A few months ago, Andrew Glaze would say “dinner miles” as a joke when he ran at night. The way it went was he would feed his body and his legs. It was a playful way to excuse himself and go for a run.
Then, he started saying it on social media. In videos on his Instagram and TikTok channels, he used it as a sort of catchphrase followed by: “I’m feeding my legs miles because my legs are hungry.” Soon after, “dinner miles” started trending among his more than 465,000 followers.
People from all over the world started sending him videos tagged “dinner miles” as well as “breakfast miles” and sometimes “brunch miles.” It generated so much buzz that he launched the Dinner Miles Club on the running app Strava. In just a few weeks, it gained more than 1,600 members.
Dinner Miles might sound like a run-of-the-mill social media strategy, but unlike influencers, Glaze doesn’t make money from his posts. In an interview with Outdoors.com, the 45-year-old ultrarunner explained that he kind of rejects the idea of getting paid for his content.
“There’s a little bit of punk rock still in me where I’m ‘F corporations.’ I’m not a NASCAR. You’re not gonna put your little label on me. You can’t buy me,” he said. “I definitely have a little bit of that on the inside.”
Glaze started running at age 24 as a way to deal with anxiety and depression, which he said was the result of an unhealthy lifestyle and inactivity. Then, about 10 years ago, he signed up for a 24-hour tough mudder.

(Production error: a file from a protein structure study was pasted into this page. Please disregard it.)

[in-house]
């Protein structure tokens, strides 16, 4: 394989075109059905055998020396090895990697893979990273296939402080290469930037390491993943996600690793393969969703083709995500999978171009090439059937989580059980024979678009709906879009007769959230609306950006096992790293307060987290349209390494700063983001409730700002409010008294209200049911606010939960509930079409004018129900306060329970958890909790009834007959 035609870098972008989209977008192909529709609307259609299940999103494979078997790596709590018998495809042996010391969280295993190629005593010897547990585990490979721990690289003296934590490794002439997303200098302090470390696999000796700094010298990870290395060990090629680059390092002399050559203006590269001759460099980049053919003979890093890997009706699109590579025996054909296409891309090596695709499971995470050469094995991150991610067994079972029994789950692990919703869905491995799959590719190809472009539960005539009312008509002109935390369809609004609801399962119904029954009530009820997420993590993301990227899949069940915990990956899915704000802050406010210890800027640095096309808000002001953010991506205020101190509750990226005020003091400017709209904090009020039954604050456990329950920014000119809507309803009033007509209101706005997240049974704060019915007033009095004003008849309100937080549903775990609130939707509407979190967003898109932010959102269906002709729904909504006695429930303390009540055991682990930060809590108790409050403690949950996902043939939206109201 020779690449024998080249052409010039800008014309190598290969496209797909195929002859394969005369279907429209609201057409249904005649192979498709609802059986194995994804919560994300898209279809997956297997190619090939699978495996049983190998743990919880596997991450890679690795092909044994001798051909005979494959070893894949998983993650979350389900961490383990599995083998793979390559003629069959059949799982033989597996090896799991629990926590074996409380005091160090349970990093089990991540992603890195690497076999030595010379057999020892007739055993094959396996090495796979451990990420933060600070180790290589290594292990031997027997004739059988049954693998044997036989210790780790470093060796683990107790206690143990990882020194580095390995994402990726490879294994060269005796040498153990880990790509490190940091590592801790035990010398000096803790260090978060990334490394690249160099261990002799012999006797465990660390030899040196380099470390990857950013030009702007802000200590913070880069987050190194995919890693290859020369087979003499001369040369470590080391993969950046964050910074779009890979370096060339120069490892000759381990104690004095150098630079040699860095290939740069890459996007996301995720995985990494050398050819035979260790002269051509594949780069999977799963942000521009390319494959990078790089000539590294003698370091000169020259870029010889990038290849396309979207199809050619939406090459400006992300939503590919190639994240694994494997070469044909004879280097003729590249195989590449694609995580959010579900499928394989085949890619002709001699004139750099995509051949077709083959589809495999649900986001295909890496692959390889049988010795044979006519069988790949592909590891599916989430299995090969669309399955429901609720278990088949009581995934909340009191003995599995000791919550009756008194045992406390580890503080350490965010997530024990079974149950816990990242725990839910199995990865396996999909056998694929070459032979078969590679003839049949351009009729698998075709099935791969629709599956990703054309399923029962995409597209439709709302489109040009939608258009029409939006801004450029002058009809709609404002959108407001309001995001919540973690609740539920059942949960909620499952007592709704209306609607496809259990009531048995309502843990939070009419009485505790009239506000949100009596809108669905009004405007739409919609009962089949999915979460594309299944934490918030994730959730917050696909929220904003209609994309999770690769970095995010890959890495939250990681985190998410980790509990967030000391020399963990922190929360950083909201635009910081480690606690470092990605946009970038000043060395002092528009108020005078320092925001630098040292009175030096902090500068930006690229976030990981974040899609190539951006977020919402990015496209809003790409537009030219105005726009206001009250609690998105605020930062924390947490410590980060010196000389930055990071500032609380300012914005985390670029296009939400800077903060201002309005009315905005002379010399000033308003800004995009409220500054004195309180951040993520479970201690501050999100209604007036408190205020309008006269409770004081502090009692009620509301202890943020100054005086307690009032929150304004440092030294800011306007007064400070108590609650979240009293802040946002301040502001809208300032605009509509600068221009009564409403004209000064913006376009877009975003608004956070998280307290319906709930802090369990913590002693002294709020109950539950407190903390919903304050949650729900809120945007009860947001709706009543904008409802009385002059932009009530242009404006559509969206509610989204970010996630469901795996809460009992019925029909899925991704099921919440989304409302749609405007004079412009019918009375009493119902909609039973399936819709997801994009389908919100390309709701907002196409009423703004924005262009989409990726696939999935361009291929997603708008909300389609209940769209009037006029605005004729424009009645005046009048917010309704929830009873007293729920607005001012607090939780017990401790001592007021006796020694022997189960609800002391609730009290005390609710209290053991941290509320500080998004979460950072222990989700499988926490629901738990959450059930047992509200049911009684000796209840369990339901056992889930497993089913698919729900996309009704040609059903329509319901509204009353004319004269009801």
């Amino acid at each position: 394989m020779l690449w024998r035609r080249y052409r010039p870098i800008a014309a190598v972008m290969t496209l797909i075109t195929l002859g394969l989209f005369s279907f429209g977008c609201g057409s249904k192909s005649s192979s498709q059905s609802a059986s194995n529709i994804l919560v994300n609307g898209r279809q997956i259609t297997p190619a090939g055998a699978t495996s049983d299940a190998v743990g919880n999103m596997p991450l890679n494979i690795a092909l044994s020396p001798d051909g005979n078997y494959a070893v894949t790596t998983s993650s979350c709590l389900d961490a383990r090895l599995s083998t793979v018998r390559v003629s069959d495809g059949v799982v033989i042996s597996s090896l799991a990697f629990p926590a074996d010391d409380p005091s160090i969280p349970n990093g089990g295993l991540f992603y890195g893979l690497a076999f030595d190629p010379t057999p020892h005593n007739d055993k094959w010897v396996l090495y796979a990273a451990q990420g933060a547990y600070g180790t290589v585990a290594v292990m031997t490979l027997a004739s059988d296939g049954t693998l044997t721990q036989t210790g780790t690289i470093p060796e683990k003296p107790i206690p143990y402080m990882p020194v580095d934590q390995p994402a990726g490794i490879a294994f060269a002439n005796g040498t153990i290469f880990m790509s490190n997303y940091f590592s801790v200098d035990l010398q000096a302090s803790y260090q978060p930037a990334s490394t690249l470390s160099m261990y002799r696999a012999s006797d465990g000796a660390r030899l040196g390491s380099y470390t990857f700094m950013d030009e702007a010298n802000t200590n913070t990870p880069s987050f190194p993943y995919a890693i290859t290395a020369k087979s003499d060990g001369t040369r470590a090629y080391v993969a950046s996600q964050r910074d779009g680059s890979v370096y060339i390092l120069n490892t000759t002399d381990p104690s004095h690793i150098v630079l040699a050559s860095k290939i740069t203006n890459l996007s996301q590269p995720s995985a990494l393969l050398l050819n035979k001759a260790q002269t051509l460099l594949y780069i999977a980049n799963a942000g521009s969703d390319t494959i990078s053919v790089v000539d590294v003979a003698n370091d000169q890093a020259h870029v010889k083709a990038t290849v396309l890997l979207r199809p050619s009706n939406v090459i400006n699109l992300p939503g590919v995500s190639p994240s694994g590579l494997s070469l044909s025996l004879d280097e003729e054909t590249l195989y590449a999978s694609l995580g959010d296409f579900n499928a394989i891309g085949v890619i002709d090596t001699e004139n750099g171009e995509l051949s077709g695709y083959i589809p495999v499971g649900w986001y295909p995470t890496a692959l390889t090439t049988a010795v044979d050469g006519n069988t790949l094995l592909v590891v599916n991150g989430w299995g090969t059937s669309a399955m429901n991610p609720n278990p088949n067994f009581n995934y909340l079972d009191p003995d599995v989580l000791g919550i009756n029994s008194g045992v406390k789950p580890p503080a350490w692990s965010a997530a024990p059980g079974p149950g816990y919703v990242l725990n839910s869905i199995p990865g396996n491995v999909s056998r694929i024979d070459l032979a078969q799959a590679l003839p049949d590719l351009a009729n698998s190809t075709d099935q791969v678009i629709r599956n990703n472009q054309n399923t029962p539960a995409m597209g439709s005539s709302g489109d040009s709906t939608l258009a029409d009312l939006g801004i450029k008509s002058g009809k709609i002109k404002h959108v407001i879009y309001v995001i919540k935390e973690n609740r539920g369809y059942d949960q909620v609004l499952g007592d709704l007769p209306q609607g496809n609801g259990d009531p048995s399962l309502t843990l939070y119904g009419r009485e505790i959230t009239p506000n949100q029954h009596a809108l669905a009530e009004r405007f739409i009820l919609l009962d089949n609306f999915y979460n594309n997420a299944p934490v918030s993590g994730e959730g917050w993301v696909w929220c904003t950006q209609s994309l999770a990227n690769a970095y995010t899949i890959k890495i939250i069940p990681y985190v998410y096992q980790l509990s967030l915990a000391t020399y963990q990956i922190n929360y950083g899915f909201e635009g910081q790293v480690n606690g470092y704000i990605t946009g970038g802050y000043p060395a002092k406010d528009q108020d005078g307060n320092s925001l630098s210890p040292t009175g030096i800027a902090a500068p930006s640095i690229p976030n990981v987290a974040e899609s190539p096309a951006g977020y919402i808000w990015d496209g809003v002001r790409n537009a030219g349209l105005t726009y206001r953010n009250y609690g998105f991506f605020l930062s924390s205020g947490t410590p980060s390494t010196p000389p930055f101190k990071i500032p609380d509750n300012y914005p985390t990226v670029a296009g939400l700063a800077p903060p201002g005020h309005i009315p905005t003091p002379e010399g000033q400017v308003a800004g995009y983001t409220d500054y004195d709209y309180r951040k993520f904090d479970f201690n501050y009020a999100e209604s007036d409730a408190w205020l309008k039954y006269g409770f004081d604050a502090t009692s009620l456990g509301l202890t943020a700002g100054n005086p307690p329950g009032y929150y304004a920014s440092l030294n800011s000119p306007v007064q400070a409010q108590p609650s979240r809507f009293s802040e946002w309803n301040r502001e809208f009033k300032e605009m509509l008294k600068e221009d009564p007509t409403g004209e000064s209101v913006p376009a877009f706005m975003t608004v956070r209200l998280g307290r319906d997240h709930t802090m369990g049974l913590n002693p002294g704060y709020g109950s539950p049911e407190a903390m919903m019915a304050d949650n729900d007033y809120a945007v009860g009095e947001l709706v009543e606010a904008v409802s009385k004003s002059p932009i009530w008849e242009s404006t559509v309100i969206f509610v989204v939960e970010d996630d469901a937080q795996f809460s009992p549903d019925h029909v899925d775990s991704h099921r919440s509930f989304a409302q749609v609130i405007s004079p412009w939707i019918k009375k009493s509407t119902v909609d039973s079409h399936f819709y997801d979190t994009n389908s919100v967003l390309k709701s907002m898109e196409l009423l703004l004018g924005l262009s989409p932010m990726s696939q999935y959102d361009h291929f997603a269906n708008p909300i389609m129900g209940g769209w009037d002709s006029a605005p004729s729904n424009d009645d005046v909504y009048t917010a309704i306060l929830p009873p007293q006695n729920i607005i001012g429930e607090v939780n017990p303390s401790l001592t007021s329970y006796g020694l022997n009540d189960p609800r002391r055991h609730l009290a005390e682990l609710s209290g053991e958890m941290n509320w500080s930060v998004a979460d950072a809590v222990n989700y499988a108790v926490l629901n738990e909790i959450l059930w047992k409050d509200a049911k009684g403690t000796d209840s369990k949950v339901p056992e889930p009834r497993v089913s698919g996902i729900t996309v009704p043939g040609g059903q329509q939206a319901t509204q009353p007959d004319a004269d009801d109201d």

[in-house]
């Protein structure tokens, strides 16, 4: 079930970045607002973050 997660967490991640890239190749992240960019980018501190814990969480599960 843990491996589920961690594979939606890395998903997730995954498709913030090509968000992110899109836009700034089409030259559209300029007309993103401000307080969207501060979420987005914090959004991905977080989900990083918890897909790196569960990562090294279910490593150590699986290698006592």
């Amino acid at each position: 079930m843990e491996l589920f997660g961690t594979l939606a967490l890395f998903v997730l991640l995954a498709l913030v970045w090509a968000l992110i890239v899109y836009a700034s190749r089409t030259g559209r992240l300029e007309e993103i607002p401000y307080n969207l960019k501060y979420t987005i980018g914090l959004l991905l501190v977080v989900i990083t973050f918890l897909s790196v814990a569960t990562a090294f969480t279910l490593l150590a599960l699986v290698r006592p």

“I was like, ‘I’m gonna be running really far in 24 hours so I better train for that.’ And so the way I trained for it was running a couple of 50Ks, which is 31 miles, and that’s sort of like the rabbit hole of getting into ultras,” he said.
While he found the tough mudder to be hard on his body — he didn’t want to blow out a knee or shoulder — he liked the endurance challenge, so he decided to stick with running. And he pretty much hasn’t stopped since.
However, he has a lot more responsibility today. He’s a firefighter and a captain in his department, a husband, and a father of three, so he runs for the same reasons he started and more. As a runner, he covers nearly 8,000 miles a year, competes in ultras all over the country, and he regularly films his activities.
In most of his videos, he’s running with his phone in his hand, taking a dip into an ice bath, or sitting in a sauna — his “daily reminder to do hard things” — but almost every week, he posts about a major event like a long run or race. One of his most recent adventures was a wild one.
The Coco Canyons 350
On April 28, Glaze finished the Canyon Endurance Race in the California foothills of the Sierra Nevada range in just under 28 hours. Running a 100-mile race is good enough for most people for the week, but a couple of days later, Glaze headed over to run the Cocodona 250. As the name implies, it’s a 250-mile race from Black Canyon City to Flagstaff, Arizona.
He said he wanted to run 350 miles in less than a week to challenge himself, and challenge himself he did. Over four days, 12 hours, 22 minutes, and 58 seconds, he pushed his body to emotional and physical extremes. While he started and finished with a smile, he also cried tears of joy, hallucinated objects emerging from the ground, and at times struggled to stay awake while running.